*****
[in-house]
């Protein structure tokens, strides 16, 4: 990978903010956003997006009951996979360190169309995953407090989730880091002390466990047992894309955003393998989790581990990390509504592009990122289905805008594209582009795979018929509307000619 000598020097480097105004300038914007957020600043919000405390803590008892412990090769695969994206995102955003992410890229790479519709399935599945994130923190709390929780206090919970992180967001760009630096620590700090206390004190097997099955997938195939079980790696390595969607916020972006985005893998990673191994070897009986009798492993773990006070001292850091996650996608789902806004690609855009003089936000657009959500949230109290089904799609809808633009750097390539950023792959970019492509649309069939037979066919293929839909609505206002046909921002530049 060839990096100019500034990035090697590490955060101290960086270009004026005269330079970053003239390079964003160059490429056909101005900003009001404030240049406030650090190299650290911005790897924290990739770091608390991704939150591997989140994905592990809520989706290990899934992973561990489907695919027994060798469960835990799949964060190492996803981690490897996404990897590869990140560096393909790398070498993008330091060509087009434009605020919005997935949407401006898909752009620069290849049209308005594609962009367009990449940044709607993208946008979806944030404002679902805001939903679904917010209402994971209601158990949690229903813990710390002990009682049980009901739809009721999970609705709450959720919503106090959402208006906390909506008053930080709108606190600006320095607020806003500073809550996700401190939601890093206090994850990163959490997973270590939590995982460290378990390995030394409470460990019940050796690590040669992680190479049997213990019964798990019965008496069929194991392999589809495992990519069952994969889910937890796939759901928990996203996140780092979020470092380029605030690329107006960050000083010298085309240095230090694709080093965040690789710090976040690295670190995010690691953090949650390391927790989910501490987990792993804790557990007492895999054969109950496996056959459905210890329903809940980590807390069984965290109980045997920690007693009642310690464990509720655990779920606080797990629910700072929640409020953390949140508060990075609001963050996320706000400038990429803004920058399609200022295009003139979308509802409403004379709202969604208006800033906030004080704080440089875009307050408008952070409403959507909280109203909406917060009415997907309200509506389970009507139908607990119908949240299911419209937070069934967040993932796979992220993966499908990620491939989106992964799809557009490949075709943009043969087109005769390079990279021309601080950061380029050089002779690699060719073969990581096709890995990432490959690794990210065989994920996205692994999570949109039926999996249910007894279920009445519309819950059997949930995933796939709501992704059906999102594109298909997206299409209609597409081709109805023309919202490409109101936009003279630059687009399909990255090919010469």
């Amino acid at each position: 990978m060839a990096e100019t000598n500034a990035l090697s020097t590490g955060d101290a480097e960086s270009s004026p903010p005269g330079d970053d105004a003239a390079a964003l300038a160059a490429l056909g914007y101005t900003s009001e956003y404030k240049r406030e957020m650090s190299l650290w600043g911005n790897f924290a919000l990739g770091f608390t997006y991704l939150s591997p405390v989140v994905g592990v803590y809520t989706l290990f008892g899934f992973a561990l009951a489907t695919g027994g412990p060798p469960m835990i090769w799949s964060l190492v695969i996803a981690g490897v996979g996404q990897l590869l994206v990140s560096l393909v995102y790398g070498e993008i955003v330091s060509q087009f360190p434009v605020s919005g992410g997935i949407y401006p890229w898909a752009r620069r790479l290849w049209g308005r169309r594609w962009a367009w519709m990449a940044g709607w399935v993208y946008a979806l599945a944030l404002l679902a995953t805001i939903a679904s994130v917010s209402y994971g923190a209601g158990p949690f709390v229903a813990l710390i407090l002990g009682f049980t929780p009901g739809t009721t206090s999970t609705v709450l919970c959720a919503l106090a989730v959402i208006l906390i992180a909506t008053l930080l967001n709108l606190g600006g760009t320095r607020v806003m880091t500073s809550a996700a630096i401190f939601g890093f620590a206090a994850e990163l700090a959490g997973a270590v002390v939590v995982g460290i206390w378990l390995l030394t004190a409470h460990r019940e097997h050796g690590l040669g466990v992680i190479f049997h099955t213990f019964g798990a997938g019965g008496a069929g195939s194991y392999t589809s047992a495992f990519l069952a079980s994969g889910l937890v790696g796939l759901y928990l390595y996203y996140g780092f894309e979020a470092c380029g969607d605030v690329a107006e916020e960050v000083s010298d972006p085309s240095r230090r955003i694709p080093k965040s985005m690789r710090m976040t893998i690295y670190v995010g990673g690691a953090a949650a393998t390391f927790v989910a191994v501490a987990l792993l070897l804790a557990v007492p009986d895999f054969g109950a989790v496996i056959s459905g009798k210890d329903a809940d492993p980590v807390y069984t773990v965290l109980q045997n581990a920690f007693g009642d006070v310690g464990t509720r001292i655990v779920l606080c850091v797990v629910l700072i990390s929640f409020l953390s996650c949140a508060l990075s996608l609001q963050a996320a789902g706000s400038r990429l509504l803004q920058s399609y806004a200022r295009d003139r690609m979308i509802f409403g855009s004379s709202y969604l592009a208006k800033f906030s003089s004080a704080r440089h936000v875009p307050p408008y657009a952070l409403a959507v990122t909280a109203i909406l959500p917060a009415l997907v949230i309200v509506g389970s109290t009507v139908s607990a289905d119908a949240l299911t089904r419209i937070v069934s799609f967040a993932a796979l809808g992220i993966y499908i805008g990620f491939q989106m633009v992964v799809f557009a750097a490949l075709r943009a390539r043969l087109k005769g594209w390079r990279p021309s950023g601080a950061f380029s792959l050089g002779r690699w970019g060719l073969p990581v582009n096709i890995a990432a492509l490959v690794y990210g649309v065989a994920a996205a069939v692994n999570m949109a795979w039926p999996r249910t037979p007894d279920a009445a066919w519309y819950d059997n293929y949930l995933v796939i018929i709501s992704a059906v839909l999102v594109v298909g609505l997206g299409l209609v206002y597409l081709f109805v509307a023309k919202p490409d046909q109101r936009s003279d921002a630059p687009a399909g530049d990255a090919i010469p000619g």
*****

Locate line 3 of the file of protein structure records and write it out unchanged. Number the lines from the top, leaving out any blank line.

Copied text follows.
């Amino acid at each position: 990978m060839a990096e100019t000598n500034a990035l090697s020097t590490g955060d101290a480097e960086s270009s004026p903010p005269g330079d970053d105004a003239a390079a964003l300038a160059a490429l056909g914007y101005t900003s009001e956003y404030k240049r406030e957020m650090s190299l650290w600043g911005n790897f924290a919000l990739g770091f608390t997006y991704l939150s591997p405390v989140v994905g592990v803590y809520t989706l290990f008892g899934f992973a561990l009951a489907t695919g027994g412990p060798p469960m835990i090769w799949s964060l190492v695969i996803a981690g490897v996979g996404q990897l590869l994206v990140s560096l393909v995102y790398g070498e993008i955003v330091s060509q087009f360190p434009v605020s919005g992410g997935i949407y401006p890229w898909a752009r620069r790479l290849w049209g308005r169309r594609w962009a367009w519709m990449a940044g709607w399935v993208y946008a979806l599945a944030l404002l679902a995953t805001i939903a679904s994130v917010s209402y994971g923190a209601g158990p949690f709390v229903a813990l710390i407090l002990g009682f049980t929780p009901g739809t009721t206090s999970t609705v709450l919970c959720a919503l106090a989730v959402i208006l906390i992180a909506t008053l930080l967001n709108l606190g600006g760009t320095r607020v806003m880091t500073s809550a996700a630096i401190f939601g890093f620590a206090a994850e990163l700090a959490g997973a270590v002390v939590v995982g460290i206390w378990l390995l030394t004190a409470h460990r019940e097997h050796g690590l040669g466990v992680i190479f049997h099955t213990f019964g798990a997938g019965g008496a069929g195939s194991y392999t589809s047992a495992f990519l069952a079980s994969g889910l937890v790696g796939l759901y928990l390595y996203y996140g780092f894309e979020a470092c380029g969607d605030v690329a107006e916020e960050v000083s010298d972006p085309s240095r230090r955003i694709p080093k965040s985005m690789r710090m976040t893998i690295y670190v995010g990673g690691a953090a949650a393998t390391f927790v989910a191994v501490a987990l792993l070897l804790a557990v007492p009986d895999f054969g109950a989790v496996i056959s459905g009798k210890d329903a809940d492993p980590v807390y069984t773990v965290l109980q045997n581990a920690f007693g009642d006070v310690g464990t509720r001292i655990v779920l606080c850091v797990v629910l700072i990390s929640f409020l953390s996650c949140a508060l990075s996608l609001q963050a996320a789902g706000s400038r990429l509504l803004q920058s399609y806004a200022r295009d003139r690609m979308i509802f409403g855009s004379s709202y969604l592009a208006k800033f906030s003089s004080a704080r440089h936000v875009p307050p408008y657009a952070l409403a959507v990122t909280a109203i909406l959500p917060a009415l997907v949230i309200v509506g389970s109290t009507v139908s607990a289905d119908a949240l299911t089904r419209i937070v069934s799609f967040a993932a796979l809808g992220i993966y499908i805008g990620f491939q989106m633009v992964v799809f557009a750097a490949l075709r943009a390539r043969l087109k005769g594209w390079r990279p021309s950023g601080a950061f380029s792959l050089g002779r690699w970019g060719l073969p990581v582009n096709i890995a990432a492509l490959v690794y990210g649309v065989a994920a996205a069939v692994n999570m949109a795979w039926p999996r249910t037979p007894d279920a009445a066919w519309y819950d059997n293929y949930l995933v796939i018929i709501s992704a059906v839909l999102v594109v298909g609505l997206g299409l209609v206002y597409l081709f109805v509307a023309k919202p490409d046909q109101r936009s003279d921002a630059p687009a399909g530049d990255a090919i010469p000619g």